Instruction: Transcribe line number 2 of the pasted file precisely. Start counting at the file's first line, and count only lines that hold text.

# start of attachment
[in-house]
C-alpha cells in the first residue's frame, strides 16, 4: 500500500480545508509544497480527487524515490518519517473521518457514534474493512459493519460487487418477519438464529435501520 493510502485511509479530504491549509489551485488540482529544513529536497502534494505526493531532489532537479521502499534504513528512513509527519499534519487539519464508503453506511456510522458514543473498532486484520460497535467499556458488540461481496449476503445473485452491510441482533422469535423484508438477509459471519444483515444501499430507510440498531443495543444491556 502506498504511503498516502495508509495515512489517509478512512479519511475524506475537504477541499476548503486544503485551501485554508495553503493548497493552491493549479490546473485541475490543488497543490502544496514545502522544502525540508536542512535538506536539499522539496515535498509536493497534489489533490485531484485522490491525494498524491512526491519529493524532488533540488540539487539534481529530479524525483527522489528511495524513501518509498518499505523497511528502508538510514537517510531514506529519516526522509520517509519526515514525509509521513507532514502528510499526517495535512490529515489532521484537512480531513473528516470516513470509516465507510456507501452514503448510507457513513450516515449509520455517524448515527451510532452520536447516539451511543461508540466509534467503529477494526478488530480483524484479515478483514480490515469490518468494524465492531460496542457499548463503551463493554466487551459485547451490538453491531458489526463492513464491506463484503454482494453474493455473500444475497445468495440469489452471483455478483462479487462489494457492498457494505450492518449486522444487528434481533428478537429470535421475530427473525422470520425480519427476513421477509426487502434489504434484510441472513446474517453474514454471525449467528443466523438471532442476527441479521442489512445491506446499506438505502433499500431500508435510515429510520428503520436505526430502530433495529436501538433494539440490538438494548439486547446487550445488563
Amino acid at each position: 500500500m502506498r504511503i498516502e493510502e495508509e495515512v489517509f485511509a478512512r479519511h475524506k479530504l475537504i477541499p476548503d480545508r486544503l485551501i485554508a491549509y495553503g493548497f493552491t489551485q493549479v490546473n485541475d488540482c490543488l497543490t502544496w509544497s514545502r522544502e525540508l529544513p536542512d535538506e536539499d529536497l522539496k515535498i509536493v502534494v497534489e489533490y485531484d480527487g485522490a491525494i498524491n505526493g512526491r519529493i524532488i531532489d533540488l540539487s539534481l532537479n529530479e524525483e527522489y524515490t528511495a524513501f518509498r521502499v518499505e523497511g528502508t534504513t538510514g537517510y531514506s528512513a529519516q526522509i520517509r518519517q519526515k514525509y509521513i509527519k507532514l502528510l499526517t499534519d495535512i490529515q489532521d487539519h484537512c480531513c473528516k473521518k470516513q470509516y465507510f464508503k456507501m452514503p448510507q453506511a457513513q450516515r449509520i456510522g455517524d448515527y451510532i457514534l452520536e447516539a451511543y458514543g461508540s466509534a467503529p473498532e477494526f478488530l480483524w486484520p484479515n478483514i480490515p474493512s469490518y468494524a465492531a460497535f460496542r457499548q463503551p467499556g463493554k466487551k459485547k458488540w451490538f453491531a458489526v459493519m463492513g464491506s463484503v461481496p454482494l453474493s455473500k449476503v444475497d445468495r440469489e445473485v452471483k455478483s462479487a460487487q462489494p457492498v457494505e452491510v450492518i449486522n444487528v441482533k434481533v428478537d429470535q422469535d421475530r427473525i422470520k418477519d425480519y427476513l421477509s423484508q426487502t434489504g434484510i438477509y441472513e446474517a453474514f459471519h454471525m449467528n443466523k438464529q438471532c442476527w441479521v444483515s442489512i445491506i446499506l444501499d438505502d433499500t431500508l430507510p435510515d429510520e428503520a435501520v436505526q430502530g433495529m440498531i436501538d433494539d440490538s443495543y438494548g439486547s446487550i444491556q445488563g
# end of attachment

C-alpha cells in the first residue's frame, strides 16, 4: 500500500480545508509544497480527487524515490518519517473521518457514534474493512459493519460487487418477519438464529435501520 493510502485511509479530504491549509489551485488540482529544513529536497502534494505526493531532489532537479521502499534504513528512513509527519499534519487539519464508503453506511456510522458514543473498532486484520460497535467499556458488540461481496449476503445473485452491510441482533422469535423484508438477509459471519444483515444501499430507510440498531443495543444491556 502506498504511503498516502495508509495515512489517509478512512479519511475524506475537504477541499476548503486544503485551501485554508495553503493548497493552491493549479490546473485541475490543488497543490502544496514545502522544502525540508536542512535538506536539499522539496515535498509536493497534489489533490485531484485522490491525494498524491512526491519529493524532488533540488540539487539534481529530479524525483527522489528511495524513501518509498518499505523497511528502508538510514537517510531514506529519516526522509520517509519526515514525509509521513507532514502528510499526517495535512490529515489532521484537512480531513473528516470516513470509516465507510456507501452514503448510507457513513450516515449509520455517524448515527451510532452520536447516539451511543461508540466509534467503529477494526478488530480483524484479515478483514480490515469490518468494524465492531460496542457499548463503551463493554466487551459485547451490538453491531458489526463492513464491506463484503454482494453474493455473500444475497445468495440469489452471483455478483462479487462489494457492498457494505450492518449486522444487528434481533428478537429470535421475530427473525422470520425480519427476513421477509426487502434489504434484510441472513446474517453474514454471525449467528443466523438471532442476527441479521442489512445491506446499506438505502433499500431500508435510515429510520428503520436505526430502530433495529436501538433494539440490538438494548439486547446487550445488563